Graphene sheet, conceptual illustration

Source: KTDesign/Science Photo Library/Getty Images

At BAM, we consider nanotechnology in the broad sense: where nanomaterials and –structures are used to enhance real-world applications. Successful applications of nanotechnology include quantum dots in QLED televisions and sensors, heterogeneous catalysts, and nanostructured surfaces to improve antibacterial properties. It is for these applications that large amounts of specific nanomaterials are produced, which subsequently enter the work and life environment, after which they find themselves in the waste or recycling streams.

A successful application of nanotechnology will, therefore, lead to a drastic increase of that particular material or structure in normal life. In order to investigate its effects on safety in a timely manner, and to improve their use by increasing the efficiency, BAM is actively researching applications of nanotechnology to stay ahead of the curve and fine-tune its expertise in the areas where it is needed. In other words, by researching the applications, we can extrapolate, improve and investigate future uses of nanomaterials, which will help to steer the development of materials and characterization into fields that are likely to become relevant.

Nanotechnology at BAM

The definition of nanotechnology according to ISO 80004-1 is:

Application of scientific knowledge to manipulate and control matter predominantly in the nanoscale to make use of size- and structure-dependent properties and phenomena distinct from those associated with individual atoms or molecules, or extrapolation from larger sizes of the same material.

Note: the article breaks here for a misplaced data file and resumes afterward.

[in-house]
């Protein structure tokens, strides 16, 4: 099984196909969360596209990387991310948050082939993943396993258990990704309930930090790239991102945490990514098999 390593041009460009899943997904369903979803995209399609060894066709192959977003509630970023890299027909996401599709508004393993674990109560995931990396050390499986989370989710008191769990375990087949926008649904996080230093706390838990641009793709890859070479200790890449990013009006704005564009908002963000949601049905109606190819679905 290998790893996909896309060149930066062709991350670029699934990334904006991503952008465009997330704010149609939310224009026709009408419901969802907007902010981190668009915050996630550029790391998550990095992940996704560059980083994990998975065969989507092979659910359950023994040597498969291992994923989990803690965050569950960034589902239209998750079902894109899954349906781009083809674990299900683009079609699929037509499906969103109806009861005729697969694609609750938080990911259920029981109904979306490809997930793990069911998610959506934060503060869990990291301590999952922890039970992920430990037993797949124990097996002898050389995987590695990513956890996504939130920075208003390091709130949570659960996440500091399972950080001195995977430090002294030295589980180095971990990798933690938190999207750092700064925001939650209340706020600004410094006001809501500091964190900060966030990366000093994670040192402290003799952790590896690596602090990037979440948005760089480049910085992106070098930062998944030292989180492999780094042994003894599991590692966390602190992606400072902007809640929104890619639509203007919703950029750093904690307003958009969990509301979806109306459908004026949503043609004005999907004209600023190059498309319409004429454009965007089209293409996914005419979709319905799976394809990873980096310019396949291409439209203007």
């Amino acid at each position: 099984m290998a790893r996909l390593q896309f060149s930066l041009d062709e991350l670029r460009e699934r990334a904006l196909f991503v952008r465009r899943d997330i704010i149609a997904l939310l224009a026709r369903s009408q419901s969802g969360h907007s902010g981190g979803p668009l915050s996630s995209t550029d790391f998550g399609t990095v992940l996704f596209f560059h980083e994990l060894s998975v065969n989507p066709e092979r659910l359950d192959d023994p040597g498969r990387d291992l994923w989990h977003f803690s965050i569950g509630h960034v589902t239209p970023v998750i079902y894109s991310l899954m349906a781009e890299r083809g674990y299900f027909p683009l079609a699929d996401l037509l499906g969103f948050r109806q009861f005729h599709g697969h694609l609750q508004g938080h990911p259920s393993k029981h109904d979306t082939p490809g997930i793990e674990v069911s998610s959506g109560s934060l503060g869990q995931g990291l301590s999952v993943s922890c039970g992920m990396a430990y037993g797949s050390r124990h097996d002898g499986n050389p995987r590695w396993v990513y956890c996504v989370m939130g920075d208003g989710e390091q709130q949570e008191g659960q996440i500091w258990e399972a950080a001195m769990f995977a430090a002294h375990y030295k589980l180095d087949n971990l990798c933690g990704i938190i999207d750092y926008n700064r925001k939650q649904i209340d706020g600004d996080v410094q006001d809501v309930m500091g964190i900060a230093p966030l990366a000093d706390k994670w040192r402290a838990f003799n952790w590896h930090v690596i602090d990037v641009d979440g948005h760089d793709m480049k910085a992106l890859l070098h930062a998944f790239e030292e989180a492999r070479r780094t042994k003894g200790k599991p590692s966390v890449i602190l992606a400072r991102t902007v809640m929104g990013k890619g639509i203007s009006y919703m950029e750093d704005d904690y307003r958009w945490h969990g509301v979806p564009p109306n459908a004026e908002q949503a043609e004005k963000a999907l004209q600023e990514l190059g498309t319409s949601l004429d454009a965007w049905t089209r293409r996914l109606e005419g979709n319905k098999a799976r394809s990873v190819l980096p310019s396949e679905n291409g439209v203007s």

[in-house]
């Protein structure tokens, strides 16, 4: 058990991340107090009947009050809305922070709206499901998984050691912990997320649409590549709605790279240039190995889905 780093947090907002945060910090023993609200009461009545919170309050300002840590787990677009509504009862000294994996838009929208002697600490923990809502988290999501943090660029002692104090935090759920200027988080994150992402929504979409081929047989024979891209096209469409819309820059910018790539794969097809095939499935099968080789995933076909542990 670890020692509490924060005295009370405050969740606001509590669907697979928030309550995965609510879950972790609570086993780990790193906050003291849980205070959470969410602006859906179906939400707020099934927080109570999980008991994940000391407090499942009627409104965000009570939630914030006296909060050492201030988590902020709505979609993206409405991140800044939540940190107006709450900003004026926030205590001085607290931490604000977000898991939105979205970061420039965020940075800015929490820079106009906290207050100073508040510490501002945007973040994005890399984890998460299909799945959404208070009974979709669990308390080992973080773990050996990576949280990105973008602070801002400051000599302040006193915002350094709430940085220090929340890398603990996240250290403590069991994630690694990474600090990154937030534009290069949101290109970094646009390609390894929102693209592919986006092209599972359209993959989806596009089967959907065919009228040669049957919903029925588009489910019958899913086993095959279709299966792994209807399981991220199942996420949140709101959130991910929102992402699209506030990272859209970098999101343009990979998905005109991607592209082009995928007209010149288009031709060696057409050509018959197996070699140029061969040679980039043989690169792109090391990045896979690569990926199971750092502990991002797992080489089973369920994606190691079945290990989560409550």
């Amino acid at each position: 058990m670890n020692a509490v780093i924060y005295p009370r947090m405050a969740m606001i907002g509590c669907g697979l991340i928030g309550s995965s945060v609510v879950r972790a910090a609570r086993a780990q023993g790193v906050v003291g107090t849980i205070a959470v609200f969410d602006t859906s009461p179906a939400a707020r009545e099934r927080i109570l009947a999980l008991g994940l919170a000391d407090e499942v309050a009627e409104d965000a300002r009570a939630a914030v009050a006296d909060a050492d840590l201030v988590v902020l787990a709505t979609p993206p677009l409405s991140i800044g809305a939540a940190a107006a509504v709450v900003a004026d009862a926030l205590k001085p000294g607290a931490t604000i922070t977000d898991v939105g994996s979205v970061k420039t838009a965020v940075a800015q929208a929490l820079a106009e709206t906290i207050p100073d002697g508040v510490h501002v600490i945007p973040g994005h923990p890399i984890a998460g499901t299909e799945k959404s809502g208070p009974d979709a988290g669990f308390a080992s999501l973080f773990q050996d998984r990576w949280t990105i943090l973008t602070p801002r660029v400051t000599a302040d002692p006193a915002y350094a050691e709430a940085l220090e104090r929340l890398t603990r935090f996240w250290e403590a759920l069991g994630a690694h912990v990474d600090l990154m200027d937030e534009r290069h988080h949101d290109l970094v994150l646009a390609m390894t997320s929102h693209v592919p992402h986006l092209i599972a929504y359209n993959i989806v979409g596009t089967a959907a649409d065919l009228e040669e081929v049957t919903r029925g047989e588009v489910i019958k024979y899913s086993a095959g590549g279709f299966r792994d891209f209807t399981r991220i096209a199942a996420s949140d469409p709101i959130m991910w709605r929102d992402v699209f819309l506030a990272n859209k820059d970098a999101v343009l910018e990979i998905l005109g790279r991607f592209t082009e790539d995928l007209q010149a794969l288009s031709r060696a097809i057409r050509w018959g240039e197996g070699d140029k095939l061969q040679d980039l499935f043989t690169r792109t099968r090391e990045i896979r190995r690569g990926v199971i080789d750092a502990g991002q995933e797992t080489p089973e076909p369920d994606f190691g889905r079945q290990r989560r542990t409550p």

Based on this definition, the term nanotechnology is also used at BAM.
Already existing fields of work include:

  • Functionalized nanoobjects
  • Structures from nanoobjects
  • Nanolayers
  • Nanotechnology
  • Innovative materials

Research & development

As the applications of nanotechnology are manifold, BAM applies its efforts strategically, helping to research fundamental and in-depth aspects of nanotechnology, together with research groups at other German and international institutes and universities.

The highly agile nanotechnology development teams at BAM are able to rapidly investigate new and novel developments together with their internal and external partners, exploiting automation whenever possible. The teams are assembled to match a given project. These development teams have crossdepartmental access to a wide range of laboratories and techniques, and serve as think tanks for quickly exploring new fields and new ideas. Also, BAM offers extended Adolf-Martens scholarships for independently researching young postdocs.

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